Giorgio Piola's F1 technical analysis
Topic

Giorgio Piola's F1 technical analysis

The changes that will help Mercedes avoid more 'magic button' trouble

Lewis Hamilton's magic button fumble in Baku may have been a rare mistake from the seven-time Formula 1 world champion, but Mercedes says it can do more to help him.

The changes that will help Mercedes avoid more 'magic button' trouble

The Briton had surged into the lead of the Azerbaijan Grand Prix at the red flag restart, but he slid down the Turn 1 escape road after a triggering of his 'brake magic' system moved all the braking force to his front wheels.

While Hamilton immediately confessed to his error, Mercedes says it cannot shirk its own responsibilities in providing a car that is more foolproof.

Mercedes' technology director Mike Elliott admitted as much in the team's post race debrief video.

"Lewis makes so few mistakes and that's what really sets him apart from some of the other drivers" said Elliott.

"It's our duty to try and give him a car where it's more difficult for him to make mistakes. We need to take our share of that, look at how we can improve that and that's something we will put in place for the next race."

The likely solution for this weekend's French GP may well be a simple one, such as a software change or a protective guard over the magic button, but Hamilton may also need to slightly revise the placing of his hands.

Hamilton's hand position during race starts has come under the spotlight, as the Briton regularly holds the upper left hand corner of the steering wheel as he operates the clutch paddle with his right hand.

Mercedes AMG F1 W12, steering wheel back of Lewis Hamilton

Mercedes AMG F1 W12, steering wheel back of Lewis Hamilton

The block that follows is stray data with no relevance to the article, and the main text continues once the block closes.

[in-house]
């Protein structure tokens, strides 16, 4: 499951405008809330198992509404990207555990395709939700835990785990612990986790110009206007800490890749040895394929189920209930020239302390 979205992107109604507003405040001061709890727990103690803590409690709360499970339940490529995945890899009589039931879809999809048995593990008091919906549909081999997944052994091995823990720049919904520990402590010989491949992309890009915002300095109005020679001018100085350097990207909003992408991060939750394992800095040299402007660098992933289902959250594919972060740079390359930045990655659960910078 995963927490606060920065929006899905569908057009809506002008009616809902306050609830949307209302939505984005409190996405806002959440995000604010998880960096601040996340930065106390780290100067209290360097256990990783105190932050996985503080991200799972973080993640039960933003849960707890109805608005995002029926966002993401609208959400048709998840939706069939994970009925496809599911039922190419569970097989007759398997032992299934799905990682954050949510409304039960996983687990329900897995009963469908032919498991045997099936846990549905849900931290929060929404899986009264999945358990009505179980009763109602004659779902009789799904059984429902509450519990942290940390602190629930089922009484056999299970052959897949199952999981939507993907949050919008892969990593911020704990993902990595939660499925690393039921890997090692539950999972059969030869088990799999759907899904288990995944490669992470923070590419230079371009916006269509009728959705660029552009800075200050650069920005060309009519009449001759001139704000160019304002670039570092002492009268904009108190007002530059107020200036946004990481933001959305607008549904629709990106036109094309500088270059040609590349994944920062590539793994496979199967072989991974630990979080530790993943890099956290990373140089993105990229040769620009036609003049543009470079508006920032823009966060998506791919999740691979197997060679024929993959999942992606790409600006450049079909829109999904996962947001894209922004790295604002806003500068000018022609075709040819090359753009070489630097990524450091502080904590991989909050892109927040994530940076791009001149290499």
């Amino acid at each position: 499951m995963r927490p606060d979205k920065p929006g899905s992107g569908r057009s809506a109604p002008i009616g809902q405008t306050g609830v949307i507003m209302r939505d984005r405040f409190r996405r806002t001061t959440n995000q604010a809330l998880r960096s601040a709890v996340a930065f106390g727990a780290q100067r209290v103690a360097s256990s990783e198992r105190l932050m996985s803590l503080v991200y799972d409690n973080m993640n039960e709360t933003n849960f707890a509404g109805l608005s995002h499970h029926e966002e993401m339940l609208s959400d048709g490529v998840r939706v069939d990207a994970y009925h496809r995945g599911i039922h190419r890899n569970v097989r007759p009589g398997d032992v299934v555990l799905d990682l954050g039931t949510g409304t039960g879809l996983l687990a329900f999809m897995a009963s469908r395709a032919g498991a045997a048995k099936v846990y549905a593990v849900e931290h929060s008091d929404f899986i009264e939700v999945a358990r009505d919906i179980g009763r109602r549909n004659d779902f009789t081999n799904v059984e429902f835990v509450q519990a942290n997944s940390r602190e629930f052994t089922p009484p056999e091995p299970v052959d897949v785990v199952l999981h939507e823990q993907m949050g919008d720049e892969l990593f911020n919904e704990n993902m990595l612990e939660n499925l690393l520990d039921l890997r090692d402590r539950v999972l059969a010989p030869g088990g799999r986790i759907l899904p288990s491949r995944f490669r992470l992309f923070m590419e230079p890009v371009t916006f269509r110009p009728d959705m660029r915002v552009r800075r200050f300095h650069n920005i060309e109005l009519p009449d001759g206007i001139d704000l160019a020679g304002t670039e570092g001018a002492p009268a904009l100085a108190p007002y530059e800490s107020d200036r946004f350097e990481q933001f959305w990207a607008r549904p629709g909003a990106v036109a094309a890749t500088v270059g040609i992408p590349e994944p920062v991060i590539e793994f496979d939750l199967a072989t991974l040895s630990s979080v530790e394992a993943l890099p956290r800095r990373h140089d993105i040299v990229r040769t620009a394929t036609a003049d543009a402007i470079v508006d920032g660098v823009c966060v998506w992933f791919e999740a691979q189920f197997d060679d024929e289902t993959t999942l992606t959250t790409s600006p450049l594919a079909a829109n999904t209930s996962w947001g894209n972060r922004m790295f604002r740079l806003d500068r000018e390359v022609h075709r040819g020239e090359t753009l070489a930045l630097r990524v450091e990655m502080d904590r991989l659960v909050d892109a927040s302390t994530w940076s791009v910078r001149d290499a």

Photo by: Giorgio Piola

This means the 'brake magic' button, in the upper corner of the Mercedes wheel, is so agonisingly close to his hand during race starts – and it may explain how it was so easy to trigger during the ultra short blast to Turn 1 at Baku from the race start.

As Elliott explained: "He made a fantastic start. He got himself up alongside Perez and as he and Perez were sort of shuffling position Lewis swerved and in the process of swerving he just clipped the magic button and unfortunately he didn't feel he had done it."

Although the Baku error was the first time that the brake magic was visibly accidentally deployed, the process of moving the brake balance in such a way is not a new thing.

Hamilton has had the same steering wheel configuration since 2019, with a single wishbone clutch paddle favoured over the twin paddle arrangement he had prior to that.

The new hand position on the upper corner of the wheel for race starts coincided with the new paddle arrangement, and is clearly something that helps with clutch feel and control given that the FIA eradicated bite point finders a few years prior.

Mercedes W12 steering wheel, rear view

Mercedes W12 steering wheel, rear view

Photo by: Mark Sutton / Motorsport Images

Valtteri Bottas has persevered with the shorter paddle arrangement, meaning he can operate the clutch with either of the paddles during a race start.

What is brake magic?

The brake magic function essentially toggles the brake bias forward in a much larger increment than the drivers would ordinarily select.

The drivers normally have their bias set anywhere between 50-60% forward, depending on the prevailing corner they are approaching.

They can adjust this in various ways and increments via the brake balance buttons and rotary switches on the steering wheel.

Meanwhile, software coordinates the amount of braking force completed at the rear of the car by the traditional brakes, based on how much energy is being recovered by the MGU-K.

Mercedes W12 steering wheel detail

Mercedes W12 steering wheel detail

Photo by: Mercedes AMG

When brake magic is deployed, the brake balance is shifted almost entirely to the front brakes and so Hamilton inadvertently selected around 90 percent forward brake bias, which caused the front brakes to lock and left him no alternative but to run wide in the first corner.

Brake magic is considered a preparation tool and provides the driver with a means of priming the front tyres, something that is even more critical this season given the change in construction and profile, which has led to a larger offset between the front and rear tyres.

Heat generated by the brakes is radiated through the brake drum into the wheel rim and increases the bulk tyre temperature as a consequence.